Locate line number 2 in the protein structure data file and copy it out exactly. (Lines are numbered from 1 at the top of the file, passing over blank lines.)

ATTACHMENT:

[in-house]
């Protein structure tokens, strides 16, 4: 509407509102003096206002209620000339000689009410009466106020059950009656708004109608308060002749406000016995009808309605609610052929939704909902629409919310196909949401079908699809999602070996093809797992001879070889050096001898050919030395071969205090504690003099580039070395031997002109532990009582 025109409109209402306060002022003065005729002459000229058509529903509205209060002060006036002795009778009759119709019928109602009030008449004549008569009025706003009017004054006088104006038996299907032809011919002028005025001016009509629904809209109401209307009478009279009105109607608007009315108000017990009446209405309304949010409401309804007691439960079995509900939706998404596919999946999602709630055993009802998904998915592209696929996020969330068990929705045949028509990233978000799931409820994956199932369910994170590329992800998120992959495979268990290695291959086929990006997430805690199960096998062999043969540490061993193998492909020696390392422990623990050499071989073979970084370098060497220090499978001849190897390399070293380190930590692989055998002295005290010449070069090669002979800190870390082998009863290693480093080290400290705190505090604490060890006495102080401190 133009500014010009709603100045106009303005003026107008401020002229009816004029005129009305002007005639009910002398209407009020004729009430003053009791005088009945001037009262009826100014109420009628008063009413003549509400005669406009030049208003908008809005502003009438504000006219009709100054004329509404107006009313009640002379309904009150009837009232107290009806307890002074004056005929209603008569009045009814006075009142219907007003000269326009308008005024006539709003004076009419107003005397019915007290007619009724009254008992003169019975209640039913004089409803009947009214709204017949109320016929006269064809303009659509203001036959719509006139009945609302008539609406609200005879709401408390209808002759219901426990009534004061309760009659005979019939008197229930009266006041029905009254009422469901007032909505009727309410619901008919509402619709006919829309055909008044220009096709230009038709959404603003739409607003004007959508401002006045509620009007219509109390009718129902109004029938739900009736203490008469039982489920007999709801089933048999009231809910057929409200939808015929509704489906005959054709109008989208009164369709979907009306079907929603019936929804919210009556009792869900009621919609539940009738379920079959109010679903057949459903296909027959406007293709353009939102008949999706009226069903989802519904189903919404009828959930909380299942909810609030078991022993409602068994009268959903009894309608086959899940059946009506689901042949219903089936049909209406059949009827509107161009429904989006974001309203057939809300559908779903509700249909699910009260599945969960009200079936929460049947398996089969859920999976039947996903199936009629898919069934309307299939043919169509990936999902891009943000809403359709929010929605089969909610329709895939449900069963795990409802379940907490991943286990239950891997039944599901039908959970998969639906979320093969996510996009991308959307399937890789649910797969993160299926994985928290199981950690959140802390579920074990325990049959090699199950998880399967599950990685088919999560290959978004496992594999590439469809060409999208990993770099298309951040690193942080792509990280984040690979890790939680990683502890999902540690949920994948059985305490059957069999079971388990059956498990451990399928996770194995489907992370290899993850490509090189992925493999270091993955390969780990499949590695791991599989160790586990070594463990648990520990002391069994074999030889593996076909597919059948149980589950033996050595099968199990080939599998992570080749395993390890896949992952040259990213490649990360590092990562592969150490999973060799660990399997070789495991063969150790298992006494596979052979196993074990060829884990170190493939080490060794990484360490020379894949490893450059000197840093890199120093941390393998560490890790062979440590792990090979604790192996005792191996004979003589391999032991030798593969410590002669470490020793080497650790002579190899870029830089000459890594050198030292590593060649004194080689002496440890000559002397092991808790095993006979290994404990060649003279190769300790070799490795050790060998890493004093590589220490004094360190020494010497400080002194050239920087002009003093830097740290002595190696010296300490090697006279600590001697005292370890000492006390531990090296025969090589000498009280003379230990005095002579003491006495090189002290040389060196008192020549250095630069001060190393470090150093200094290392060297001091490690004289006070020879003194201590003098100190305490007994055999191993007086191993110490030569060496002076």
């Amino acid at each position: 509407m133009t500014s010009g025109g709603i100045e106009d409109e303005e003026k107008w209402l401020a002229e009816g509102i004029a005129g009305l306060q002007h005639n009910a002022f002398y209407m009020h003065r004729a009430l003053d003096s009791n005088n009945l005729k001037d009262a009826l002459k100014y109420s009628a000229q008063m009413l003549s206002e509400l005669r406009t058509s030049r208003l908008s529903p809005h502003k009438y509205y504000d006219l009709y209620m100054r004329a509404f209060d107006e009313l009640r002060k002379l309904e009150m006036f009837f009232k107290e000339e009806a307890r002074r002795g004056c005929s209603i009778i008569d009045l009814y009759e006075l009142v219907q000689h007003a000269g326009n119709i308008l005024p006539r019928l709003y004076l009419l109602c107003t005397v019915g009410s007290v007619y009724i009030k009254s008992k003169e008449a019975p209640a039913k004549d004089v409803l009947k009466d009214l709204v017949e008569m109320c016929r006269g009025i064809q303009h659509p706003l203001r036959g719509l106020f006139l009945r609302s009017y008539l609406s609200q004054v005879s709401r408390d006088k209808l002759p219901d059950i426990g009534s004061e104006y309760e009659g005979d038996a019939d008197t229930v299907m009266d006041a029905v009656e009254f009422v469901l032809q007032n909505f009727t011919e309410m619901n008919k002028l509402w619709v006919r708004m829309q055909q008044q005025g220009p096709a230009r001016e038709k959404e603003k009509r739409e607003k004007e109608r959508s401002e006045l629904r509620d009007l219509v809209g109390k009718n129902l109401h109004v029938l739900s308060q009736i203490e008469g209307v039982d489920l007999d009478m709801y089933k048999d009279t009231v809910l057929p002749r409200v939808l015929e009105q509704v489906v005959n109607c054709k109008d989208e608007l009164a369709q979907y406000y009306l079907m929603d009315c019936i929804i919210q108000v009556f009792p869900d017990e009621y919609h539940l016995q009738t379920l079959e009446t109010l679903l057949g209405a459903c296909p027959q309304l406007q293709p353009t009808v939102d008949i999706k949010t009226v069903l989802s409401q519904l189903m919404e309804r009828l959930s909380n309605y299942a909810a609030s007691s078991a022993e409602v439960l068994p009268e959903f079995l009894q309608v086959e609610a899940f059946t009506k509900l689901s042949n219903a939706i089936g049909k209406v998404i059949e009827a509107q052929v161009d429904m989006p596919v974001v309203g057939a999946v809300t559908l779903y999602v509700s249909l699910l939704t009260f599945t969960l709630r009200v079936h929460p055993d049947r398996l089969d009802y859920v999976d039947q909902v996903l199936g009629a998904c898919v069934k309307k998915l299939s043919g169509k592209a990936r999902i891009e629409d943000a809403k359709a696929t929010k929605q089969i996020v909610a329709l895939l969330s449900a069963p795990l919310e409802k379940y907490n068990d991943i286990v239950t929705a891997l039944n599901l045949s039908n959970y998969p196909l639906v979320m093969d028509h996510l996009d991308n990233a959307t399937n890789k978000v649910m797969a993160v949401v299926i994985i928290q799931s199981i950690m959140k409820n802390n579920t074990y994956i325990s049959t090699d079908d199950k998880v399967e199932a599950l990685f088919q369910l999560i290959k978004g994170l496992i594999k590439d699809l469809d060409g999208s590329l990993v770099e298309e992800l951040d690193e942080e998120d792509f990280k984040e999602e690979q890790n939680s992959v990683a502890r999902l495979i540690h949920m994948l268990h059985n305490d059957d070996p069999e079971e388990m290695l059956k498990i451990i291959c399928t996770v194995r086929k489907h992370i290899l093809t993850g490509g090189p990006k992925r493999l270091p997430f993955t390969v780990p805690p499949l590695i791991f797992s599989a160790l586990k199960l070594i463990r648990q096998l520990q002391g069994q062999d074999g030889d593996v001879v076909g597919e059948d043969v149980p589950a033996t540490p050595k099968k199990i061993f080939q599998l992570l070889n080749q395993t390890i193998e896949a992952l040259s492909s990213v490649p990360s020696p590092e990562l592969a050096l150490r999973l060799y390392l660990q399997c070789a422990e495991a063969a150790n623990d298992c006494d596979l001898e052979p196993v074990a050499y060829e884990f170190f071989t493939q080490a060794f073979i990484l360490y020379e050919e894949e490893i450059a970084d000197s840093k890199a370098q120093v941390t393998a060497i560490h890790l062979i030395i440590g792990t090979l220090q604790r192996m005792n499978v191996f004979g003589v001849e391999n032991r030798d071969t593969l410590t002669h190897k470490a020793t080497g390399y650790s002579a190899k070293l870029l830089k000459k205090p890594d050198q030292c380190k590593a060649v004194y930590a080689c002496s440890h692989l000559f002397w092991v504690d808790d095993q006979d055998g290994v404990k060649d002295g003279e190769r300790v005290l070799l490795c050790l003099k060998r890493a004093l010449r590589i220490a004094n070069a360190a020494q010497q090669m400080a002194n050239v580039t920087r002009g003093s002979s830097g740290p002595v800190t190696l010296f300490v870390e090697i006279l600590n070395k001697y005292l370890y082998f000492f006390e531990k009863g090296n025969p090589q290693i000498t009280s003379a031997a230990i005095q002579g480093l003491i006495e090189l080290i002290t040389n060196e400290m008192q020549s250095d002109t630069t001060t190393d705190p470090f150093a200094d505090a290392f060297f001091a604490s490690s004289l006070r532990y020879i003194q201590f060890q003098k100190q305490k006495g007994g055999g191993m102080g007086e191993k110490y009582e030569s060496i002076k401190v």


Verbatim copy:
């Protein structure tokens, strides 16, 4: 509407509102003096206002209620000339000689009410009466106020059950009656708004109608308060002749406000016995009808309605609610052929939704909902629409919310196909949401079908699809999602070996093809797992001879070889050096001898050919030395071969205090504690003099580039070395031997002109532990009582 025109409109209402306060002022003065005729002459000229058509529903509205209060002060006036002795009778009759119709019928109602009030008449004549008569009025706003009017004054006088104006038996299907032809011919002028005025001016009509629904809209109401209307009478009279009105109607608007009315108000017990009446209405309304949010409401309804007691439960079995509900939706998404596919999946999602709630055993009802998904998915592209696929996020969330068990929705045949028509990233978000799931409820994956199932369910994170590329992800998120992959495979268990290695291959086929990006997430805690199960096998062999043969540490061993193998492909020696390392422990623990050499071989073979970084370098060497220090499978001849190897390399070293380190930590692989055998002295005290010449070069090669002979800190870390082998009863290693480093080290400290705190505090604490060890006495102080401190 133009500014010009709603100045106009303005003026107008401020002229009816004029005129009305002007005639009910002398209407009020004729009430003053009791005088009945001037009262009826100014109420009628008063009413003549509400005669406009030049208003908008809005502003009438504000006219009709100054004329509404107006009313009640002379309904009150009837009232107290009806307890002074004056005929209603008569009045009814006075009142219907007003000269326009308008005024006539709003004076009419107003005397019915007290007619009724009254008992003169019975209640039913004089409803009947009214709204017949109320016929006269064809303009659509203001036959719509006139009945609302008539609406609200005879709401408390209808002759219901426990009534004061309760009659005979019939008197229930009266006041029905009254009422469901007032909505009727309410619901008919509402619709006919829309055909008044220009096709230009038709959404603003739409607003004007959508401002006045509620009007219509109390009718129902109004029938739900009736203490008469039982489920007999709801089933048999009231809910057929409200939808015929509704489906005959054709109008989208009164369709979907009306079907929603019936929804919210009556009792869900009621919609539940009738379920079959109010679903057949459903296909027959406007293709353009939102008949999706009226069903989802519904189903919404009828959930909380299942909810609030078991022993409602068994009268959903009894309608086959899940059946009506689901042949219903089936049909209406059949009827509107161009429904989006974001309203057939809300559908779903509700249909699910009260599945969960009200079936929460049947398996089969859920999976039947996903199936009629898919069934309307299939043919169509990936999902891009943000809403359709929010929605089969909610329709895939449900069963795990409802379940907490991943286990239950891997039944599901039908959970998969639906979320093969996510996009991308959307399937890789649910797969993160299926994985928290199981950690959140802390579920074990325990049959090699199950998880399967599950990685088919999560290959978004496992594999590439469809060409999208990993770099298309951040690193942080792509990280984040690979890790939680990683502890999902540690949920994948059985305490059957069999079971388990059956498990451990399928996770194995489907992370290899993850490509090189992925493999270091993955390969780990499949590695791991599989160790586990070594463990648990520990002391069994074999030889593996076909597919059948149980589950033996050595099968199990080939599998992570080749395993390890896949992952040259990213490649990360590092990562592969150490999973060799660990399997070789495991063969150790298992006494596979052979196993074990060829884990170190493939080490060794990484360490020379894949490893450059000197840093890199120093941390393998560490890790062979440590792990090979604790192996005792191996004979003589391999032991030798593969410590002669470490020793080497650790002579190899870029830089000459890594050198030292590593060649004194080689002496440890000559002397092991808790095993006979290994404990060649003279190769300790070799490795050790060998890493004093590589220490004094360190020494010497400080002194050239920087002009003093830097740290002595190696010296300490090697006279600590001697005292370890000492006390531990090296025969090589000498009280003379230990005095002579003491006495090189002290040389060196008192020549250095630069001060190393470090150093200094290392060297001091490690004289006070020879003194201590003098100190305490007994055999191993007086191993110490030569060496002076």